Two sets of answers satisfy this condition.

{ 2 π f 1 t = - 2 π f 2 t - θ + 2 k π 2 π f 1 t = π + 2 π f 2 t + θ + 2 k π { 2 π ( f 1 + f 2 ) t = 2 k π - θ 2 π ( f 1 - f 2 ) t = 2 k π + π + θ ( 13 )
Therefore, the times at which zero crossing may happen are:

{ t = 1 f 1 + f 2 ( k - θ 2 π ) = 1 f + ( k - θ 2 π ) t = 1 f 1 - f 2 ( k + θ + π 2 π ) = 1 f - ( k + θ + π 2 π ) ( 14 )
This means that the output crosses zero at any of these times. The output may be considered as a product of two square waves, one with a frequency of f/2, and the other with a frequency of f+/2, each representing one of the two sets of solutions:
V out(t)=V m×(V out+(tV out−(t))  (15)
In frequency domain:
V out(f)=V m×(V out+(f)*V out−(f))  (16)
In the above equation (16), “*” denotes convolution.

FIG. 5 is a graphical representation 500 of output voltage components and output voltage of the limiter in FIG. 4, in accordance with an embodiment of the invention. Referring to FIG. 5, for the case of θ=0, the output voltage components Vout+ and Vout− may be represented by the graphical representations 501 and 503, respectively. The output voltage components Vout+ and Vout− in frequency domain may be represented by the graphical representations 505 and 507, respectively. The total output voltage component Vout may be represented in frequency domain by the graphical representation 509.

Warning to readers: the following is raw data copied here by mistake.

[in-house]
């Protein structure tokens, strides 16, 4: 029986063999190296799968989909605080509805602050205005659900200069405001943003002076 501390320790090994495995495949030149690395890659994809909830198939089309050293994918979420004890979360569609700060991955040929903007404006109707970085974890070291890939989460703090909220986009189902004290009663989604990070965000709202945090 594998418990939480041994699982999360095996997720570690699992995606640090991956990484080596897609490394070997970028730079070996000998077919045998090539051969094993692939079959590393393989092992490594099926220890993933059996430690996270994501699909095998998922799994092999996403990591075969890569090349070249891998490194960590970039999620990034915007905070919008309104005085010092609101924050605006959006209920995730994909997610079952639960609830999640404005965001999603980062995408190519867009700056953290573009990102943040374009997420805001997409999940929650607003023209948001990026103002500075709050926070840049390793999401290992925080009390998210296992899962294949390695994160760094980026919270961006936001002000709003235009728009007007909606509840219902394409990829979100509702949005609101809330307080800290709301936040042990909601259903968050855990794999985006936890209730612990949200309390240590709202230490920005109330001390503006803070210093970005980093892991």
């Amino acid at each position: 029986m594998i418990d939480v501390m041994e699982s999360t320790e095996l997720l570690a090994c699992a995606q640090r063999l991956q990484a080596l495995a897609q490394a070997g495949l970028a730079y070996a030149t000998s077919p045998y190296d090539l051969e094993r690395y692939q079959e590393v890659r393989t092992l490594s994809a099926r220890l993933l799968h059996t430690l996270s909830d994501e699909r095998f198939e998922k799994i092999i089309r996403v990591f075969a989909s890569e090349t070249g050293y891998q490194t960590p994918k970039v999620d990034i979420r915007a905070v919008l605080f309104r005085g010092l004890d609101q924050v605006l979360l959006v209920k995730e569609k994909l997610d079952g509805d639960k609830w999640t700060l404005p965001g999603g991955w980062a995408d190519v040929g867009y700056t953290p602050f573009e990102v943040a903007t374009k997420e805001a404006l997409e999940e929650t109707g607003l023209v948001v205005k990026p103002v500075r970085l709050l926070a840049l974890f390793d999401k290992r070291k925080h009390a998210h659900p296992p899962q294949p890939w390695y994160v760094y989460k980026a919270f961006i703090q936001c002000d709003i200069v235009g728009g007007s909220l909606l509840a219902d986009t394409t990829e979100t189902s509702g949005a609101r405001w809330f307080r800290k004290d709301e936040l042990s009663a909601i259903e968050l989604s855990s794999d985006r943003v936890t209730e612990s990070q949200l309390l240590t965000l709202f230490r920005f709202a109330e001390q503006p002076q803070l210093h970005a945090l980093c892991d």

Convolution of each impulse in the Vout+ spectrum with Vout− may create a replica of the entire Vout− spectrum around that impulse. Thus, the general shape of the spectrum of Vout is a set of replicas of Vout− spectrum, spaced by odd multiples of f+/2=(f1+f2)/2. The overlap of the replicas may or may not be substantial depending on the relative difference between f1 and f2. The overlap is not shown here for clarity. The spectrum may scale linearly with Vm. In addition, there may be smaller impulses repeated at multiples of f from the two impulses at f1 and f2. A similar pattern may occur at 3f+/2, 5f+/2, etc. It may be noticed from the graphical representation 500 that of the total output power of Vm 2, approximately one third may go into each of the two fundamental frequencies f1 and f2. In one aspect of the invention, the above convolution equation for obtaining Vout may be utilized to predict phase noise harmonics, for example, within a sinusoidal signal with a phase noise profile.